UNCASVILLE, Conn. (AP) Tamika Catchings didn't want to get sentimental thinking about her final All-Star Game.
Catchings, who announced last fall that 2016 would be her final season, will be playing in a record 10th game Saturday. The WNBA usually skips the All-Star Game during Olympic years.
''I'm excited,'' Catchings said. ''I think everybody thought I'd be sad about this coming to the end, the last this, the last that. I'm really not. It's time. The young players are playing so well.''
The WNBA's future is bright with young stars Brittney Griner, Maya Moore and Elena Delle Donne, who is playing in her first game after leading the fan voting this season. Delle Donne was supposed to play in the last two All-Star contests but missed them because of injuries.
Catchings is one of the few All-Star veterans playing in the game Saturday, which features 10 first-time participants.
''They call me old. I'm not old, just wiser than you guys,'' Catchings joked.
Eastern Conference coach Pokey Chatman was quiet on if anything special was planned for Catchings, but did say that everyone was aware of the situation.
''We all know what she's brought to the game and what she's meant to the WNBA over the years,'' Chatman said.
It almost would have been fitting if last year's All-Star Game had been Catchings' finale. The Indiana Fever forward hit the game-winning layup in overtime to lift the East to a thrilling 125-124 victory over the West. It's going to be tough to top that.
''That was some game last year,'' Chicago guard Cappie Pondexter said. ''We all know in the locker room that it's Catch's last one and we definitely don't want her to go out with a loss.''
Moore knows that with Catchings leaving next year, other players are going to need to step up on and off the court.
''She's been so much a part of what I've known as the WNBA,'' Moore said. ''In high school, I was watching her compete and being compared to her, wearing knee pads like her. She's somebody who embodies so many things that you want the next generation to look like. The responsibility she takes off the court. She brings so much heart to the WNBA.''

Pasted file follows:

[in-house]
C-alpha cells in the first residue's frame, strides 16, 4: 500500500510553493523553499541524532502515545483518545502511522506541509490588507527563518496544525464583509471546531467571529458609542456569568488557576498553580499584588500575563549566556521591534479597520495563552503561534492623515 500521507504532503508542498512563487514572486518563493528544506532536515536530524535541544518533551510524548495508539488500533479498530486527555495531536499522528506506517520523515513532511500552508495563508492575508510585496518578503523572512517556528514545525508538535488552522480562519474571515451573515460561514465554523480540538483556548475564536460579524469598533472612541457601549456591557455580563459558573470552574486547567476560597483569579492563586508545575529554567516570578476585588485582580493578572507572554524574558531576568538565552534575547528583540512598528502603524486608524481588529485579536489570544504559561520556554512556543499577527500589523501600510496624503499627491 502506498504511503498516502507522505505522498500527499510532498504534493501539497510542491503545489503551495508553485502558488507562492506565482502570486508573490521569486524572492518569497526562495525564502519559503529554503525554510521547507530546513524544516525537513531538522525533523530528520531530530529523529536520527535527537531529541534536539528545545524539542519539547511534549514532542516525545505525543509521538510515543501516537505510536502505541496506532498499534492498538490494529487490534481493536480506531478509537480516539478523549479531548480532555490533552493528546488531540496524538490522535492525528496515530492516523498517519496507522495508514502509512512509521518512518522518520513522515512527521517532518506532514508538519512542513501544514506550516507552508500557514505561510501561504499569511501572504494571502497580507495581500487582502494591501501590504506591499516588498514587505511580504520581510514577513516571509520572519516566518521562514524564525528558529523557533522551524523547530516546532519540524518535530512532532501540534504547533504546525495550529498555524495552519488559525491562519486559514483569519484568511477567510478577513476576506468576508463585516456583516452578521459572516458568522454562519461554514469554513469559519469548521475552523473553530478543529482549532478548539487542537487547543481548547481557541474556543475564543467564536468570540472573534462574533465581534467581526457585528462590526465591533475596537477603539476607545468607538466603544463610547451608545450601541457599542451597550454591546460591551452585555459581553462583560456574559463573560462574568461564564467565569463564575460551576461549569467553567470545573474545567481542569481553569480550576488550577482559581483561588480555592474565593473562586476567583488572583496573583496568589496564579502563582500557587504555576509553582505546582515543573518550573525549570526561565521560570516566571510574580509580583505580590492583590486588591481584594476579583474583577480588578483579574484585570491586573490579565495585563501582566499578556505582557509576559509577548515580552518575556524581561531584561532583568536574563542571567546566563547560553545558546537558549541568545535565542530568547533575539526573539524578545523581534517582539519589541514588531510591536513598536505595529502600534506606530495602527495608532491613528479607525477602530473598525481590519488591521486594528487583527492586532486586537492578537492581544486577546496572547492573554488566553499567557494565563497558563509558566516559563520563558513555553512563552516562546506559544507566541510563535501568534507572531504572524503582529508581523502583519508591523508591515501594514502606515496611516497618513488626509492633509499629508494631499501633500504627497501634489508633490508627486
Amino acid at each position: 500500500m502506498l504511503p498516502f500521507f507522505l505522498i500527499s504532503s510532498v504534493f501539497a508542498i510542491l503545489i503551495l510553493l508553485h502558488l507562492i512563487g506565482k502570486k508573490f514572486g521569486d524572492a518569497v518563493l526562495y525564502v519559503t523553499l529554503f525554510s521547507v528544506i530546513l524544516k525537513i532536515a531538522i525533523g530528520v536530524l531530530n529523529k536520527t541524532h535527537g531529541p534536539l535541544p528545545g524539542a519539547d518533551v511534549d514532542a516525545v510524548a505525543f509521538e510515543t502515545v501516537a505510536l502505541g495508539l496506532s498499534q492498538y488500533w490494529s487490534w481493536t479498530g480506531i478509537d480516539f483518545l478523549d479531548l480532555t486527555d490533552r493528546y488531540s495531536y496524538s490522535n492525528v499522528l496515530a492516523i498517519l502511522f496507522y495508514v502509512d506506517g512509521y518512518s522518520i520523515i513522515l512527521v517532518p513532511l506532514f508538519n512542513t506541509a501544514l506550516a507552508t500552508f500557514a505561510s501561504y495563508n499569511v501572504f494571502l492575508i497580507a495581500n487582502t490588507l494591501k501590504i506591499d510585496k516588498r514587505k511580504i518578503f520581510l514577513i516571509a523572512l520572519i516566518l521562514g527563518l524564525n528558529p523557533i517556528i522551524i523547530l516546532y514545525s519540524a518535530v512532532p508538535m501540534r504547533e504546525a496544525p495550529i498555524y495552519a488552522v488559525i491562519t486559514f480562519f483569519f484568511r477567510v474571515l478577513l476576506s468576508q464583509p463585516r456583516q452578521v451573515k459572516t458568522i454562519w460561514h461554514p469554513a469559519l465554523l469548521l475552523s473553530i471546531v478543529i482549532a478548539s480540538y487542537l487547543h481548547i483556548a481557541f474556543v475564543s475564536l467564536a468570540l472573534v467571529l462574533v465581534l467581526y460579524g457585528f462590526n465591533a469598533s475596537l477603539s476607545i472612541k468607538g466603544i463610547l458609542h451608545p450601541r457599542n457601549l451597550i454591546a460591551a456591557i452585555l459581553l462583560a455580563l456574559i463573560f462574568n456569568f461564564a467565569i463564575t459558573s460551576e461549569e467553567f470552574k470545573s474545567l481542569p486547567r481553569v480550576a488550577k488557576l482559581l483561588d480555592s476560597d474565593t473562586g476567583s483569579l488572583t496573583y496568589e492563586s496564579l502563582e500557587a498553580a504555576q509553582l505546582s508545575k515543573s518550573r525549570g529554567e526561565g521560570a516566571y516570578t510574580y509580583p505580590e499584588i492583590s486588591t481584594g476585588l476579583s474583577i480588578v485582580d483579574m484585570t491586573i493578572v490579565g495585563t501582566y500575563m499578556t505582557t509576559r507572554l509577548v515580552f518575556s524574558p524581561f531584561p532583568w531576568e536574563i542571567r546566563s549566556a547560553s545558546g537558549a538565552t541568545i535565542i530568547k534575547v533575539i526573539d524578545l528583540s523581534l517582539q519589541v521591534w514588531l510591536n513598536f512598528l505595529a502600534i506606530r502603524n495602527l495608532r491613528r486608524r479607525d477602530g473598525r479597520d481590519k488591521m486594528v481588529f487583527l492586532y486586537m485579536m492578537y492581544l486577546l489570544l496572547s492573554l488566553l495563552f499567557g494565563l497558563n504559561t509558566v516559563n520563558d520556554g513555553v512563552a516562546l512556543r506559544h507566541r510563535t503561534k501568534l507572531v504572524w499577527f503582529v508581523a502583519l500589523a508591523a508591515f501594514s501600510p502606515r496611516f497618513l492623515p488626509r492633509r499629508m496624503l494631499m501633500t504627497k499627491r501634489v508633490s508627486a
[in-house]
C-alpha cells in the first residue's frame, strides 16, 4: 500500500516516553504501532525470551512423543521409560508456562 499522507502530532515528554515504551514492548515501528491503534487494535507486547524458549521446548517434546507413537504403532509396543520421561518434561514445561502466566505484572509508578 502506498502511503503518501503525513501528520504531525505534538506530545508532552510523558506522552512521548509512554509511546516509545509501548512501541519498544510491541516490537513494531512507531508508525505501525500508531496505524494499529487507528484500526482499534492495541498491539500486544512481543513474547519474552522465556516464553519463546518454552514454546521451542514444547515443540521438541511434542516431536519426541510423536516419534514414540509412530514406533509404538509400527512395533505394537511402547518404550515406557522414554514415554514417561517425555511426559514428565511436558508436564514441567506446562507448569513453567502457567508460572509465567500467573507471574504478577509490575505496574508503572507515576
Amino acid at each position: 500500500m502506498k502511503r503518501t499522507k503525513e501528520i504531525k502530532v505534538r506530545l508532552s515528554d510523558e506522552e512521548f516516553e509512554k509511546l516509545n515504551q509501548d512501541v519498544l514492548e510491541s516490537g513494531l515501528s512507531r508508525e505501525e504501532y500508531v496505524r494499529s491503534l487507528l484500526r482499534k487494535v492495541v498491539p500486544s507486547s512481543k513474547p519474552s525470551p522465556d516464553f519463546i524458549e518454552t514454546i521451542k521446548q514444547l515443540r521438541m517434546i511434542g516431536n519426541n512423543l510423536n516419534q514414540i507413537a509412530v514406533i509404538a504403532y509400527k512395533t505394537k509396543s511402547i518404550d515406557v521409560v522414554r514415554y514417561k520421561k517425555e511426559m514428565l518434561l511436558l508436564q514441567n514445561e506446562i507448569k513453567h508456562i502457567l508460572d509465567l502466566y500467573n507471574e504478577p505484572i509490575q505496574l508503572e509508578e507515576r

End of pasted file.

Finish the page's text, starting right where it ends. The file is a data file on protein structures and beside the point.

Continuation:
Here are other things to look for in Saturday's game:
REPLACEMENTS: Skylar Diggins, Lindsay Whalen and Seimone Augustus are all sidelined by injury and will be missing the weekend's festivities. The Western Conference trio was replaced by Riquna Williams, Kayla McBride and Jantel Lavender. All three are making their first All-Star appearances.
West coach Sandy Brondello said that Bird and DeWanna Bonner would start in place of Diggins and Augustus.
''Sue Bird deserves to be there for what she's done in this league for so many years. I think it's great recognition for her,'' Brondello said. ''DeWanna Bonner has done so much for the Mercury with the things that have happened to us with Diana (Taurasi) and Penny (Taylor) not being back.''
LACK OF ROOKIES: For the first time since 2009, there will be no members of this season's rookie class in the All-Star Game. First-year players left their mark at the game last season, with rookie Shoni Schimmel putting on a dazzling display and taking home MVP honors. Schimmel is back for a second straight year.
FIRST-TIMERS: Plennette Pierson is one of 10 players making their All-Star debut. The 13-year veteran plans on soaking in all the fun of playing with the league's best. Other first-timers include Bonner of Phoenix, Alex Bentley and Kelsey Bone of Connecticut, Marissa Coleman of Indiana and Stefanie Dolson and Emma Meesseman of Washington, as well as the replacement trio. It's the most since 2011, when there were a record 11 All-Star newbies.
''It's so great getting a chance to play in front of my home fans in my first game,'' Bentley said. ''Hopefully we'll put on a great show for them.''
HALFCOURT HEAVE: Dolson stole the show in practice by hitting the halfcourt shot, on her third try, and winning the $100 prize. Dolson gave the money to a young fan who had offered an extra dollar as incentive to hit the shot. Later, when the East put on an impromptu dance party, Dolson made another shy young fan comfortable by dancing with him in the middle of a player's circle.
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